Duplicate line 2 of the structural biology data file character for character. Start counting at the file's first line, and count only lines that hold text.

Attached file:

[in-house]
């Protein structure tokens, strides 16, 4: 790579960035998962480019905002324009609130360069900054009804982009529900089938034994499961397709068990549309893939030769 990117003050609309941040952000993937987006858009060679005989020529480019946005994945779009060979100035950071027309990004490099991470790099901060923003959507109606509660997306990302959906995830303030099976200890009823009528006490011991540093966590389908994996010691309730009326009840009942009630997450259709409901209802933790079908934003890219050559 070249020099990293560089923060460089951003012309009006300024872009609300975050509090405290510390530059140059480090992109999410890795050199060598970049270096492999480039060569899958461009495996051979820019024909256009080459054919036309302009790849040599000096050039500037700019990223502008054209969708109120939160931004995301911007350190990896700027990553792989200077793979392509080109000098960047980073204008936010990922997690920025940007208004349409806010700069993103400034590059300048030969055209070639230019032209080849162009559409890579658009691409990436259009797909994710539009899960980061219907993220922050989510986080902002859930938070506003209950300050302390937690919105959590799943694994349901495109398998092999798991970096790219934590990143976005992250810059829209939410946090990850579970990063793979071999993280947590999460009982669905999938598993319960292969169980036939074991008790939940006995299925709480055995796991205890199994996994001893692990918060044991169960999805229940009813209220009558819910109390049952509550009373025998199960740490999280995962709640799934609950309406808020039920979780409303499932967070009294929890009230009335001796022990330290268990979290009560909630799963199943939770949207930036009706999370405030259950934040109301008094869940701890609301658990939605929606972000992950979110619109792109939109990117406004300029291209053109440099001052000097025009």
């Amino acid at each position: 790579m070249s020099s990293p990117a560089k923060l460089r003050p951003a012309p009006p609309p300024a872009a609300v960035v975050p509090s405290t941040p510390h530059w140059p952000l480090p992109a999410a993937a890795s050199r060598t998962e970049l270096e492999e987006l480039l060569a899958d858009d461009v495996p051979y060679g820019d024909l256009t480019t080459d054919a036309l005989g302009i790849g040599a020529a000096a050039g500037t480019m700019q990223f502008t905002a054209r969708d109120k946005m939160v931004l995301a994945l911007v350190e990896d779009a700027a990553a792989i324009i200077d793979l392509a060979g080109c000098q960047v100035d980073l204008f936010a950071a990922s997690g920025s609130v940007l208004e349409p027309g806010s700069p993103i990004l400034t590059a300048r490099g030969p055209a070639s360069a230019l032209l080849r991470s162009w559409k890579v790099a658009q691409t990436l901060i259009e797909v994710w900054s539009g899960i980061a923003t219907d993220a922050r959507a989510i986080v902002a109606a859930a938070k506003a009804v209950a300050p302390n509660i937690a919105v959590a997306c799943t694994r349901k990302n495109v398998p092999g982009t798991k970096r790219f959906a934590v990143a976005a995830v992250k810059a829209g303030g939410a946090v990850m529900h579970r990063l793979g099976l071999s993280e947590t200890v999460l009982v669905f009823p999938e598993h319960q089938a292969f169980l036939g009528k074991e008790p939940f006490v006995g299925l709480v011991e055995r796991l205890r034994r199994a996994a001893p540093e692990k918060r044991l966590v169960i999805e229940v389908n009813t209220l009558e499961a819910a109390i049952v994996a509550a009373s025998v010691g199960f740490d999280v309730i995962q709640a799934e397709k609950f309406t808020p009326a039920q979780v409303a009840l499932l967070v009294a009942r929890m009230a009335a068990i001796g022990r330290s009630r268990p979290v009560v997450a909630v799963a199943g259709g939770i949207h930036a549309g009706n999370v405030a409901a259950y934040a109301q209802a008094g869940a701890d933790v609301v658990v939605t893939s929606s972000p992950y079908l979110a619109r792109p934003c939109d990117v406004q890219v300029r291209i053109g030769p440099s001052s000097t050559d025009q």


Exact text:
């Protein structure tokens, strides 16, 4: 790579960035998962480019905002324009609130360069900054009804982009529900089938034994499961397709068990549309893939030769 990117003050609309941040952000993937987006858009060679005989020529480019946005994945779009060979100035950071027309990004490099991470790099901060923003959507109606509660997306990302959906995830303030099976200890009823009528006490011991540093966590389908994996010691309730009326009840009942009630997450259709409901209802933790079908934003890219050559 070249020099990293560089923060460089951003012309009006300024872009609300975050509090405290510390530059140059480090992109999410890795050199060598970049270096492999480039060569899958461009495996051979820019024909256009080459054919036309302009790849040599000096050039500037700019990223502008054209969708109120939160931004995301911007350190990896700027990553792989200077793979392509080109000098960047980073204008936010990922997690920025940007208004349409806010700069993103400034590059300048030969055209070639230019032209080849162009559409890579658009691409990436259009797909994710539009899960980061219907993220922050989510986080902002859930938070506003209950300050302390937690919105959590799943694994349901495109398998092999798991970096790219934590990143976005992250810059829209939410946090990850579970990063793979071999993280947590999460009982669905999938598993319960292969169980036939074991008790939940006995299925709480055995796991205890199994996994001893692990918060044991169960999805229940009813209220009558819910109390049952509550009373025998199960740490999280995962709640799934609950309406808020039920979780409303499932967070009294929890009230009335001796022990330290268990979290009560909630799963199943939770949207930036009706999370405030259950934040109301008094869940701890609301658990939605929606972000992950979110619109792109939109990117406004300029291209053109440099001052000097025009």